A few weeks ago, over a Sunday dinner this writer found himself in conversation with a senior Churchman. When I was turning fourteen the churchman was my Vicar who was serving in Ceylon as a young Missionary. He witnessed horrendous crimes done against the Tamils during his stay there. On his return to Britain, he informed the Church bureaucrats and predicted the ’83 anti-Tamil holocaust. The senior Church officials were only keen to ‘keep the peace’ and were satisfied to listen to the Sinhala side of the interpretation! In fact, our missionary friend has sat with the late Mrs.Srimavo Bandaranaike [When she was an internationally-renowned Prime Minister and was referred to in all seriousness as the "only man" in her cabinet]. "Despite the elevated company, we all ate with our fingers," he remembers with a laugh.
Seafood plentiful in Vanni
The vicar was interested to hear about our travels in the Tamil territories. I was, of course, keen on asking the senior vicar some pin-cushion questions. Moreover, I was sounding out some burning issues. I was not expecting from him any straightforward answers. One would be daft, quite frankly, to expect straight answers from a Briton on slippery subjects. However, having no axes to grind, he was sure to give an honest response – that’s the legendary fairness of the Brits!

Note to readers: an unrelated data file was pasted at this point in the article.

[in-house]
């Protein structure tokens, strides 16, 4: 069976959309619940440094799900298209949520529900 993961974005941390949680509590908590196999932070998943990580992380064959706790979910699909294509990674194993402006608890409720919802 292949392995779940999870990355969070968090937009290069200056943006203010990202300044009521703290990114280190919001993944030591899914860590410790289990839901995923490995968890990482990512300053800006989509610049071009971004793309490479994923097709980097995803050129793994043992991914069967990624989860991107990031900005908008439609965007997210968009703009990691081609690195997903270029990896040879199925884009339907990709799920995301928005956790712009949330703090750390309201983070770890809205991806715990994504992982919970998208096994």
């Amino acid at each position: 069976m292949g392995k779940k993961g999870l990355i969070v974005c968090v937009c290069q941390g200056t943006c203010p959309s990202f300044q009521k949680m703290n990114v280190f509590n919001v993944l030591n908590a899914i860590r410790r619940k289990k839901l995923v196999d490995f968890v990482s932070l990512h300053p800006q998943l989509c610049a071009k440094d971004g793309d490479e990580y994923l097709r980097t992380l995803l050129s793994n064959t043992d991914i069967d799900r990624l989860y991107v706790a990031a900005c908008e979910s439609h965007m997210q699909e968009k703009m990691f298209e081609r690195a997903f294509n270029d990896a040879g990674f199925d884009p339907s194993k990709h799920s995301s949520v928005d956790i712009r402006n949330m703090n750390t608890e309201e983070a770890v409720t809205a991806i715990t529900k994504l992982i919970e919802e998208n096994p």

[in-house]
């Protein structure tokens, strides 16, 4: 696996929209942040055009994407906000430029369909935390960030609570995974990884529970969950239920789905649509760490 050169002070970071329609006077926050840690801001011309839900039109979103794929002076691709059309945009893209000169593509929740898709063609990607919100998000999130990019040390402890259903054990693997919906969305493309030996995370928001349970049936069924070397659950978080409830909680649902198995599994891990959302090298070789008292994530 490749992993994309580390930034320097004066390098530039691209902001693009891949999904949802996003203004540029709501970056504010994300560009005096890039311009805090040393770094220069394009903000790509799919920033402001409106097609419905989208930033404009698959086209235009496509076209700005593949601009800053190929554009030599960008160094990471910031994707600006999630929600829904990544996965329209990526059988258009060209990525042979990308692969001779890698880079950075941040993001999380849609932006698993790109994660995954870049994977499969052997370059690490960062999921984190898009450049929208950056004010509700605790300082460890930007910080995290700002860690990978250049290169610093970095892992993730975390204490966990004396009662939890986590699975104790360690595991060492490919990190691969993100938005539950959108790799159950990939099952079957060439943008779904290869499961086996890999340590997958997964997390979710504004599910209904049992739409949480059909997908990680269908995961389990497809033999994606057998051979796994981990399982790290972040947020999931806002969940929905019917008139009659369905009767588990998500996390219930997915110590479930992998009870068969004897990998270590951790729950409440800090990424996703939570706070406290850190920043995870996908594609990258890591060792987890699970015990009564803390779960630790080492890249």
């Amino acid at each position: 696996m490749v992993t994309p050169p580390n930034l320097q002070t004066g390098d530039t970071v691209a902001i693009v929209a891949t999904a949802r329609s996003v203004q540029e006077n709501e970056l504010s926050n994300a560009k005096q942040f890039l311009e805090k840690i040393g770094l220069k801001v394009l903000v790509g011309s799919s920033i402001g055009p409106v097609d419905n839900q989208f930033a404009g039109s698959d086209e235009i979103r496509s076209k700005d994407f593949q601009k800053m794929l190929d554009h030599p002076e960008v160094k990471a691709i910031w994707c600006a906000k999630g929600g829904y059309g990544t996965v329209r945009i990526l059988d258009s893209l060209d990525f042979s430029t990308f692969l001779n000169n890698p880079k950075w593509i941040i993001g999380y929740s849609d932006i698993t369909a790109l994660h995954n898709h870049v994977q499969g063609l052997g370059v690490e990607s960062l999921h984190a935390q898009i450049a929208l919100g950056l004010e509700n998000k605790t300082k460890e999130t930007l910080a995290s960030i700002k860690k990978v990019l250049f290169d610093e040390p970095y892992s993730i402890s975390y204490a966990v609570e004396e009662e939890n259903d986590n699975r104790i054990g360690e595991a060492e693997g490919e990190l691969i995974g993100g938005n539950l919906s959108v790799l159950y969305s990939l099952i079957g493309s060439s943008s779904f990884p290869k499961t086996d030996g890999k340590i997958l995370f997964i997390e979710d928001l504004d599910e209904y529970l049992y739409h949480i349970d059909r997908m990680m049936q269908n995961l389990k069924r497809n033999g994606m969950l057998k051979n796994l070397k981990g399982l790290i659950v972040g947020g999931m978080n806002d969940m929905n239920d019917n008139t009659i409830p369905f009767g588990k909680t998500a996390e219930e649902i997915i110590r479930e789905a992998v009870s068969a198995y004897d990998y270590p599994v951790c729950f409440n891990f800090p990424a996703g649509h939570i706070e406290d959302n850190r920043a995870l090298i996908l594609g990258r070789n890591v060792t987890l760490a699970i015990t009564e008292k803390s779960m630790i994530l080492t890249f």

When I conveyed to this senior churchman the dissatisfaction of Castro – Head of International Relations, concerning the British Government’s position on the Tamil Question, he made sure that I understood the ‘Western side’ of the narrative. He put to me that the liberation discourse of the Tamils has to be intelligently articulated in order for the western mindset to be altered.
The vicar referred to the Sri Lankan strategy as the ‘charm offensive.’ By employing this strategy, he explained, ‘the West has warmed up to the idea that it is the Sinhala people who are made to hold their breath in panic because of the ruthlessness of the Tigers!’ This, therefore, hides the real face of the Sinhala chauvinistic State. They attract the West with their charm: Kandyan dancers, colourful pageantry, calming hill country, the romanticism of the forest monasteries, tranquillity of Buddhist meditation, the blue seas, etc., etc.